Thanks To The Clean Air Act, We Breathe 3 Million Fewer Tons Of Toxins Each Year

Aug 22, 2014 by


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Actions taken by the Environmental Protection Agency under the Clean Air Act have caused U.S. toxic air emissions to drop “significantly” — in some cases by more than half — since the law was amended in 1990, the regulatory agency told Congress in a report Thursday.

Since 1990, an estimated 3 million tons of toxins from mobile and stationary sources have been removed from the air every year, according to the report. Emissions of benzene, a pollutant found in natural gas, have dropped in outdoor air by 66 percent, while the amount of mercury from man-made sources like coal plants has dropped by nearly 60 percent, the report said. The amount of lead has decreased the most, by 84 percent since 1990.

“This report gives everyone fighting for clean air a lot to be proud of,” EPA Administrator Gina McCarthy said in a statement accompanying the report. “But we know our work is not done yet. … we are committed to reducing remaining pollution, especially in low-income neighborhoods.”

The report released Thursday is called the Second Integrated Urban Air Toxics Report, the second and final required update to Congress about how effective the 1990 updates to the Clean Air Act have been. Those updates to the law required EPA to take specific actions to reduce air pollution, by not only developing regulations to reduce specific pollutants from specific sources, but also to establish partnerships with state and local governments to solve local pollution problems, to track progress on pollution reduction efforts, and to hold education and outreach activities about air toxics.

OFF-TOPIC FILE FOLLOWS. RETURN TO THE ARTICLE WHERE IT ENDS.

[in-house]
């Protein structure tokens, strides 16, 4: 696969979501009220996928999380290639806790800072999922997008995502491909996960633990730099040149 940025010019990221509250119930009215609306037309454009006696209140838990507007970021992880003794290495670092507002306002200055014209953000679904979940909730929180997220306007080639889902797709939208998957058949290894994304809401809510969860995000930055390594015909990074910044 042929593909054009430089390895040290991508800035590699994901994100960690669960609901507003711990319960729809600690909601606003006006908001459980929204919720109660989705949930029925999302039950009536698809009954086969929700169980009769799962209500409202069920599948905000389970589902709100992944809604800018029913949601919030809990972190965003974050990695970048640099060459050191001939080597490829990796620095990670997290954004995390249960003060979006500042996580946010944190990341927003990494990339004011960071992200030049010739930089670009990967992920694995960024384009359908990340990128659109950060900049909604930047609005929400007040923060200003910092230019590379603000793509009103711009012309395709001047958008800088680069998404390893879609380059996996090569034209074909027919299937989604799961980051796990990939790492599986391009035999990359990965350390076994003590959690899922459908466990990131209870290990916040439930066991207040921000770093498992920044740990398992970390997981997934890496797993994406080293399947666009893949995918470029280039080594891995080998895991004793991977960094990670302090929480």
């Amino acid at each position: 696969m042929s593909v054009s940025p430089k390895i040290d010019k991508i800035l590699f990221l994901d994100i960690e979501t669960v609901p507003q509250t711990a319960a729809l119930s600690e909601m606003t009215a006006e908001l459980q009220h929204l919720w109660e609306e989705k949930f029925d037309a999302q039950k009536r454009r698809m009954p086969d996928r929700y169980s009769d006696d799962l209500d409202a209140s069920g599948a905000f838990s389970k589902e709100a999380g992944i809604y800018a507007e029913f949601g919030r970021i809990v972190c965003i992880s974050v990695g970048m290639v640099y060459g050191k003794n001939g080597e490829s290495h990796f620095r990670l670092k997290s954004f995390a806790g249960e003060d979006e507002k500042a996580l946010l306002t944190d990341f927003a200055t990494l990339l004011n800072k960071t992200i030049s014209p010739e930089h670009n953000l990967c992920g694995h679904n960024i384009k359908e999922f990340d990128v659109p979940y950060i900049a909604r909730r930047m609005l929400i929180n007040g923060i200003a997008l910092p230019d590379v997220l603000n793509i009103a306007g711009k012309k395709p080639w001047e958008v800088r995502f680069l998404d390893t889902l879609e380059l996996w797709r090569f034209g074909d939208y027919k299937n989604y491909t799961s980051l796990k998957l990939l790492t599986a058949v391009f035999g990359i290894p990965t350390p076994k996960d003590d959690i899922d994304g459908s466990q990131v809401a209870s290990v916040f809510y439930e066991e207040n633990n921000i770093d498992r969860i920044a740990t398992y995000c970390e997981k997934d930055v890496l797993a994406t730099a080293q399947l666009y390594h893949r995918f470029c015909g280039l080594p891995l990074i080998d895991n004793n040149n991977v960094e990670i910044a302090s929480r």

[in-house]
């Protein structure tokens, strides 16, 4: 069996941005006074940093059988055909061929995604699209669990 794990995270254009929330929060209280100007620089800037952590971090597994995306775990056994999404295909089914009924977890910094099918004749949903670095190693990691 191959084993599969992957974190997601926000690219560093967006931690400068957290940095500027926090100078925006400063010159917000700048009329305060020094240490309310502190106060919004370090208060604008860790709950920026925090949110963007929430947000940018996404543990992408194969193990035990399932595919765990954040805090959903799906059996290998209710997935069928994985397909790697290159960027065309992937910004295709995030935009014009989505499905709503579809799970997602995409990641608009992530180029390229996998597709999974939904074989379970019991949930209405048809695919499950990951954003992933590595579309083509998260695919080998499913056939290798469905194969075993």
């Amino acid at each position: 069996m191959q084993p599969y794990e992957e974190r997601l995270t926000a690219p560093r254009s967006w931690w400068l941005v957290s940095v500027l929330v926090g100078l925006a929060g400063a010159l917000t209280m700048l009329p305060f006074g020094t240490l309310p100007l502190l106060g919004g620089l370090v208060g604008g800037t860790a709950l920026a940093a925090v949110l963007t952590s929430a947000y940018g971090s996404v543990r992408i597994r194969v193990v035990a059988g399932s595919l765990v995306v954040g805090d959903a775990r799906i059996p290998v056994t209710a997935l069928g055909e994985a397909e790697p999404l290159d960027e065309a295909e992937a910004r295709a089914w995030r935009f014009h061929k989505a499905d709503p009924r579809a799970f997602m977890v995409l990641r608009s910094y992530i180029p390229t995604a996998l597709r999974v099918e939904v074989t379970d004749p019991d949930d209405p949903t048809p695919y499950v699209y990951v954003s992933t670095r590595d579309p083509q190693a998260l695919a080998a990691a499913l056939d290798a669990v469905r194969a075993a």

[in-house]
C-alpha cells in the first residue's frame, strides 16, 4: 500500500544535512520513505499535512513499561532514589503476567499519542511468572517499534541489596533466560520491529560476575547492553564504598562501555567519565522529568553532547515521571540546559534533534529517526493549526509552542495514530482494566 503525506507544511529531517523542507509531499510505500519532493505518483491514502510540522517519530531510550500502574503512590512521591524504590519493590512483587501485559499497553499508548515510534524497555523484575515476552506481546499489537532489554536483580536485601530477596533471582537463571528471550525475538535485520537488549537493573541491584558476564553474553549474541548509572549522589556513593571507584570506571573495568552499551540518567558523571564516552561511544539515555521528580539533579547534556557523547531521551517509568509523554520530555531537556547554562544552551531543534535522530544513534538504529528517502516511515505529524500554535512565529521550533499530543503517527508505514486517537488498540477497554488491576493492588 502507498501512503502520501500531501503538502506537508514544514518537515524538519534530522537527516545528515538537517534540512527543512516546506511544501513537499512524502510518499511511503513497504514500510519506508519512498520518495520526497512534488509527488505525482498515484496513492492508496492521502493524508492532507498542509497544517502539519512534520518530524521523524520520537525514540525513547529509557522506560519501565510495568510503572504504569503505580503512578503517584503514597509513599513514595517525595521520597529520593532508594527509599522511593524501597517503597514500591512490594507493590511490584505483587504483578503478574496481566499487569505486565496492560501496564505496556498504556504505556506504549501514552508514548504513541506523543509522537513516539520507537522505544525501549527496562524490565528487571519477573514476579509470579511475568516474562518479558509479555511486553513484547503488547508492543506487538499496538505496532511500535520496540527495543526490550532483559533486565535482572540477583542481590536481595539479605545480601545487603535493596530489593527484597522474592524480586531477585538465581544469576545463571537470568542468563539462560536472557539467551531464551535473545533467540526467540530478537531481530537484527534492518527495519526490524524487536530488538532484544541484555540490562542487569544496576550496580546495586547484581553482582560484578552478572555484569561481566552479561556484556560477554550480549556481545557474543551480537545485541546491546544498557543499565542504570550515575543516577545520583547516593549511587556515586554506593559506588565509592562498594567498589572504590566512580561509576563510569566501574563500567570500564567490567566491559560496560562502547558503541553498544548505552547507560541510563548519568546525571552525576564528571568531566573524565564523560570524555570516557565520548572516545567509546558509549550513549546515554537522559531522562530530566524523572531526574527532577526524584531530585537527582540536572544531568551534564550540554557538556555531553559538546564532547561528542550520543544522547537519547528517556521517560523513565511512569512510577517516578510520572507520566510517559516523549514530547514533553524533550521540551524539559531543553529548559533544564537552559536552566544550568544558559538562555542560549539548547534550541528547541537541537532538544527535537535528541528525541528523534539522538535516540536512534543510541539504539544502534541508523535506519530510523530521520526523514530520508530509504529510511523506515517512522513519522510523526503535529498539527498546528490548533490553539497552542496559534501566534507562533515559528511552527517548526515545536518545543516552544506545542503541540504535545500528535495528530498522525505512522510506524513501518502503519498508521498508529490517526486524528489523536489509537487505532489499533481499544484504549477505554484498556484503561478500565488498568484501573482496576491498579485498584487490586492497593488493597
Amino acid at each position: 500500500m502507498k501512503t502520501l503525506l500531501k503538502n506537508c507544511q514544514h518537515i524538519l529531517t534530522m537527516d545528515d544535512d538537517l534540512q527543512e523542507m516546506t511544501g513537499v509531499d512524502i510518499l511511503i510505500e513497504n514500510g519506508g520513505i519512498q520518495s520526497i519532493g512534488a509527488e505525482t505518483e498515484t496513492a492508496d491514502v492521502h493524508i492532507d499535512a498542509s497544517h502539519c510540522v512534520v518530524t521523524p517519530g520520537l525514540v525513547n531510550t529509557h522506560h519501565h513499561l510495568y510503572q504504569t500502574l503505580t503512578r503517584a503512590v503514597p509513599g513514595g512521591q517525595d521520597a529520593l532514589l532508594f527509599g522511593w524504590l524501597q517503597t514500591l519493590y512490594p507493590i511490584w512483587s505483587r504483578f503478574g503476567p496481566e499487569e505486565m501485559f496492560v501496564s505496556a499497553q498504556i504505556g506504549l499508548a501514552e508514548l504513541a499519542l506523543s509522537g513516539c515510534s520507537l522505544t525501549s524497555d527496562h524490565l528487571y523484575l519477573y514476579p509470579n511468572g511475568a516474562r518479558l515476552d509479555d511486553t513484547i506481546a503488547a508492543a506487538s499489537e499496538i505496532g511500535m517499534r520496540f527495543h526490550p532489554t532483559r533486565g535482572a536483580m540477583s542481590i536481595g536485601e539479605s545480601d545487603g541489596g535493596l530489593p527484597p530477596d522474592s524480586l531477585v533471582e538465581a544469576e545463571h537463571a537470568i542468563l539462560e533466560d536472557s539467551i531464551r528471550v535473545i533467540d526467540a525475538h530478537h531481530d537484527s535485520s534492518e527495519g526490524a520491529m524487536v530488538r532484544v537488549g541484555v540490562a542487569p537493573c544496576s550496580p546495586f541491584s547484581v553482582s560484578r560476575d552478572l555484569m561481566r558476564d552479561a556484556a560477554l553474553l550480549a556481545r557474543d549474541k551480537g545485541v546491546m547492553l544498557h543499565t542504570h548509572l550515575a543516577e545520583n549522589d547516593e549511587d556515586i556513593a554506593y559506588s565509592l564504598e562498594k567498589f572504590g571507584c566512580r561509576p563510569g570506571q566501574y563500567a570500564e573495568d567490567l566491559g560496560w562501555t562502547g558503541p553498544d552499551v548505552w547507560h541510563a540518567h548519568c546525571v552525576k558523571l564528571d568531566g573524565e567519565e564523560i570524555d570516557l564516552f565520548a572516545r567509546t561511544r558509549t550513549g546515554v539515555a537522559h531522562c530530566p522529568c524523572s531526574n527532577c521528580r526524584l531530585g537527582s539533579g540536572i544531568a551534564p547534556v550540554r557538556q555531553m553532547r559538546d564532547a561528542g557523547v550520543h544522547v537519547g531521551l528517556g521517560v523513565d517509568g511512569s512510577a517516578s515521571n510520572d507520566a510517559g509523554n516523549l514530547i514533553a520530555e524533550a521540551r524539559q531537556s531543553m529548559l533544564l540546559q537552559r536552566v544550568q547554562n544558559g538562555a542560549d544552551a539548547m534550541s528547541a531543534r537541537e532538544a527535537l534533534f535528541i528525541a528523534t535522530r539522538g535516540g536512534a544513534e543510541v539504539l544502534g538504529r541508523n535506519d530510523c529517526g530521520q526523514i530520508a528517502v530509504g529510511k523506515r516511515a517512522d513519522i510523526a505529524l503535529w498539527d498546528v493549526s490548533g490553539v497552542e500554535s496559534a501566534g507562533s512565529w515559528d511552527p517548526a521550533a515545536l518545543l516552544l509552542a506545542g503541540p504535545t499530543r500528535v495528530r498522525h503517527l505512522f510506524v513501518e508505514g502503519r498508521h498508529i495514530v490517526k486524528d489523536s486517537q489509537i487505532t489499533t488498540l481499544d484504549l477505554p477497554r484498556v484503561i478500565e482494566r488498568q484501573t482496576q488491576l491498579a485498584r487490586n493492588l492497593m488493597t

One of the biggest reductions that has been made since the amendments were passed is toxins from mobile sources, such as cars, trucks, and construction equipment. Since 1990, the report said those emissions have been cut in half, with 1.5 million tons of air toxics removed from the air every year. The EPA said it estimates toxins from mobile sources to decrease even faster as time goes on, predicting that air toxins from cars and trucks would fall 80 percent by 2030 compared with the 1990 levels.

In addition, an estimated 1.5 million tons per year of air toxics like arsenic, benzene, lead, and nickel have been removed from stationary sources like power plants and factories, the report said. Pollutants like these can cause cancer, in addition to immune, respiratory, neurological, and reproductive problems, the EPA said.

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